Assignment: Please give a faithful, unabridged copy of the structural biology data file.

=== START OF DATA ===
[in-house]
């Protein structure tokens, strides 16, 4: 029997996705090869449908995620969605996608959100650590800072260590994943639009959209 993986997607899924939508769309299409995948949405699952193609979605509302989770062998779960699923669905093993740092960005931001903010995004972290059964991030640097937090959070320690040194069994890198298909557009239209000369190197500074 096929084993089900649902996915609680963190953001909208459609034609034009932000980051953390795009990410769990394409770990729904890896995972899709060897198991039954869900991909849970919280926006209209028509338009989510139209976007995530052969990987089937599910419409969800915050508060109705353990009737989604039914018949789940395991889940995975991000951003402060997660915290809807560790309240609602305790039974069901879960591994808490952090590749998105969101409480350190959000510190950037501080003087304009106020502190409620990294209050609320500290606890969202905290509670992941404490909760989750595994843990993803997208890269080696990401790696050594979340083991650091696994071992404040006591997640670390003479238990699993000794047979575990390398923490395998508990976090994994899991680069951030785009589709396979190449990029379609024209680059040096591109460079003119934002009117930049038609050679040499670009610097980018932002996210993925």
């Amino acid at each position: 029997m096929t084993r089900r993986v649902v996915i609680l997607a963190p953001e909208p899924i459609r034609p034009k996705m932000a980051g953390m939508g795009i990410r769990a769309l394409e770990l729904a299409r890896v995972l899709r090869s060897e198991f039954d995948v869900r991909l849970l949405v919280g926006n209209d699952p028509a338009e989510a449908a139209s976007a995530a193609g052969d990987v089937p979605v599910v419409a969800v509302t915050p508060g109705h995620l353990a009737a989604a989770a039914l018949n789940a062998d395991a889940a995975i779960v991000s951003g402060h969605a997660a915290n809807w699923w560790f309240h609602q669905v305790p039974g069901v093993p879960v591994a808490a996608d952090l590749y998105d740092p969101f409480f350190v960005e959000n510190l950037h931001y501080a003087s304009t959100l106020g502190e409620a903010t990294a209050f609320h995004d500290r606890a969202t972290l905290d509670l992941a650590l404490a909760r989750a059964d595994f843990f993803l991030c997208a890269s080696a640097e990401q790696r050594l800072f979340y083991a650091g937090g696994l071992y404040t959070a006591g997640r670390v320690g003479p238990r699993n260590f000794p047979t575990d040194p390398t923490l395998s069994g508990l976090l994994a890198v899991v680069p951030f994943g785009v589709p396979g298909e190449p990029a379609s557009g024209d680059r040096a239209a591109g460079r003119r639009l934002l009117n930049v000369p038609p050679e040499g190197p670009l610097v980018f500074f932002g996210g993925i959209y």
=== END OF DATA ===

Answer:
[in-house]
């Protein structure tokens, strides 16, 4: 029997996705090869449908995620969605996608959100650590800072260590994943639009959209 993986997607899924939508769309299409995948949405699952193609979605509302989770062998779960699923669905093993740092960005931001903010995004972290059964991030640097937090959070320690040194069994890198298909557009239209000369190197500074 096929084993089900649902996915609680963190953001909208459609034609034009932000980051953390795009990410769990394409770990729904890896995972899709060897198991039954869900991909849970919280926006209209028509338009989510139209976007995530052969990987089937599910419409969800915050508060109705353990009737989604039914018949789940395991889940995975991000951003402060997660915290809807560790309240609602305790039974069901879960591994808490952090590749998105969101409480350190959000510190950037501080003087304009106020502190409620990294209050609320500290606890969202905290509670992941404490909760989750595994843990993803997208890269080696990401790696050594979340083991650091696994071992404040006591997640670390003479238990699993000794047979575990390398923490395998508990976090994994899991680069951030785009589709396979190449990029379609024209680059040096591109460079003119934002009117930049038609050679040499670009610097980018932002996210993925």
């Amino acid at each position: 029997m096929t084993r089900r993986v649902v996915i609680l997607a963190p953001e909208p899924i459609r034609p034009k996705m932000a980051g953390m939508g795009i990410r769990a769309l394409e770990l729904a299409r890896v995972l899709r090869s060897e198991f039954d995948v869900r991909l849970l949405v919280g926006n209209d699952p028509a338009e989510a449908a139209s976007a995530a193609g052969d990987v089937p979605v599910v419409a969800v509302t915050p508060g109705h995620l353990a009737a989604a989770a039914l018949n789940a062998d395991a889940a995975i779960v991000s951003g402060h969605a997660a915290n809807w699923w560790f309240h609602q669905v305790p039974g069901v093993p879960v591994a808490a996608d952090l590749y998105d740092p969101f409480f350190v960005e959000n510190l950037h931001y501080a003087s304009t959100l106020g502190e409620a903010t990294a209050f609320h995004d500290r606890a969202t972290l905290d509670l992941a650590l404490a909760r989750a059964d595994f843990f993803l991030c997208a890269s080696a640097e990401q790696r050594l800072f979340y083991a650091g937090g696994l071992y404040t959070a006591g997640r670390v320690g003479p238990r699993n260590f000794p047979t575990d040194p390398t923490l395998s069994g508990l976090l994994a890198v899991v680069p951030f994943g785009v589709p396979g298909e190449p990029a379609s557009g024209d680059r040096a239209a591109g460079r003119r639009l934002l009117n930049v000369p038609p050679e040499g190197p670009l610097v980018f500074f932002g996210g993925i959209y």